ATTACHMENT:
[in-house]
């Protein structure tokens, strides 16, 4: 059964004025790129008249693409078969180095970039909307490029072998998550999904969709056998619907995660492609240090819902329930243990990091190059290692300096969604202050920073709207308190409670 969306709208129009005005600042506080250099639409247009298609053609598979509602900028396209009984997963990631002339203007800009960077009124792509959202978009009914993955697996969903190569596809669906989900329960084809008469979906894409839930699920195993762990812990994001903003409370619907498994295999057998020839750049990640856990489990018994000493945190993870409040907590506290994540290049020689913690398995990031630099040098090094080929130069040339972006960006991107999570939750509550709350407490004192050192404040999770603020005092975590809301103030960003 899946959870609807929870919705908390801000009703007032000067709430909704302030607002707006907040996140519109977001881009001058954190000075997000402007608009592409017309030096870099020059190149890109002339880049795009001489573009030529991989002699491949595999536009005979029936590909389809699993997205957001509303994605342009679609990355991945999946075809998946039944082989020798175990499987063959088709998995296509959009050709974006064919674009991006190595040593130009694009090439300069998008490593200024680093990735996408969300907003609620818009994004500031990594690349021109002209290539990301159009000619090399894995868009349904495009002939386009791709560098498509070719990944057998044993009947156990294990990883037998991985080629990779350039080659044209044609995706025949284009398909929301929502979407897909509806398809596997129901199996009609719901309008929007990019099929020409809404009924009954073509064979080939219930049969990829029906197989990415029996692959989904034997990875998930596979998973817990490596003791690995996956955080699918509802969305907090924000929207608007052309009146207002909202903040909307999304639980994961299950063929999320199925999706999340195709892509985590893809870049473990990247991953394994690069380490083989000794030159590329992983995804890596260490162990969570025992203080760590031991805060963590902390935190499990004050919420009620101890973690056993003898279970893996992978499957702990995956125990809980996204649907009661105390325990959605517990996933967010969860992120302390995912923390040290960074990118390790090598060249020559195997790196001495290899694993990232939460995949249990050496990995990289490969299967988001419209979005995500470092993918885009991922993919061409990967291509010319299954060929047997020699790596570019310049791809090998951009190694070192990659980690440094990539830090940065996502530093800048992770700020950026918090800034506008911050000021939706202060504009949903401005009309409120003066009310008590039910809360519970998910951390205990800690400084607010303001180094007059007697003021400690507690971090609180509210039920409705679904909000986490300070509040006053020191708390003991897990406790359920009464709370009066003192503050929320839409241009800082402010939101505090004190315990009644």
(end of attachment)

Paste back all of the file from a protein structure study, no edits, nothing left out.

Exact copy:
[in-house]
């Protein structure tokens, strides 16, 4: 059964004025790129008249693409078969180095970039909307490029072998998550999904969709056998619907995660492609240090819902329930243990990091190059290692300096969604202050920073709207308190409670 969306709208129009005005600042506080250099639409247009298609053609598979509602900028396209009984997963990631002339203007800009960077009124792509959202978009009914993955697996969903190569596809669906989900329960084809008469979906894409839930699920195993762990812990994001903003409370619907498994295999057998020839750049990640856990489990018994000493945190993870409040907590506290994540290049020689913690398995990031630099040098090094080929130069040339972006960006991107999570939750509550709350407490004192050192404040999770603020005092975590809301103030960003 899946959870609807929870919705908390801000009703007032000067709430909704302030607002707006907040996140519109977001881009001058954190000075997000402007608009592409017309030096870099020059190149890109002339880049795009001489573009030529991989002699491949595999536009005979029936590909389809699993997205957001509303994605342009679609990355991945999946075809998946039944082989020798175990499987063959088709998995296509959009050709974006064919674009991006190595040593130009694009090439300069998008490593200024680093990735996408969300907003609620818009994004500031990594690349021109002209290539990301159009000619090399894995868009349904495009002939386009791709560098498509070719990944057998044993009947156990294990990883037998991985080629990779350039080659044209044609995706025949284009398909929301929502979407897909509806398809596997129901199996009609719901309008929007990019099929020409809404009924009954073509064979080939219930049969990829029906197989990415029996692959989904034997990875998930596979998973817990490596003791690995996956955080699918509802969305907090924000929207608007052309009146207002909202903040909307999304639980994961299950063929999320199925999706999340195709892509985590893809870049473990990247991953394994690069380490083989000794030159590329992983995804890596260490162990969570025992203080760590031991805060963590902390935190499990004050919420009620101890973690056993003898279970893996992978499957702990995956125990809980996204649907009661105390325990959605517990996933967010969860992120302390995912923390040290960074990118390790090598060249020559195997790196001495290899694993990232939460995949249990050496990995990289490969299967988001419209979005995500470092993918885009991922993919061409990967291509010319299954060929047997020699790596570019310049791809090998951009190694070192990659980690440094990539830090940065996502530093800048992770700020950026918090800034506008911050000021939706202060504009949903401005009309409120003066009310008590039910809360519970998910951390205990800690400084607010303001180094007059007697003021400690507690971090609180509210039920409705679904909000986490300070509040006053020191708390003991897990406790359920009464709370009066003192503050929320839409241009800082402010939101505090004190315990009644």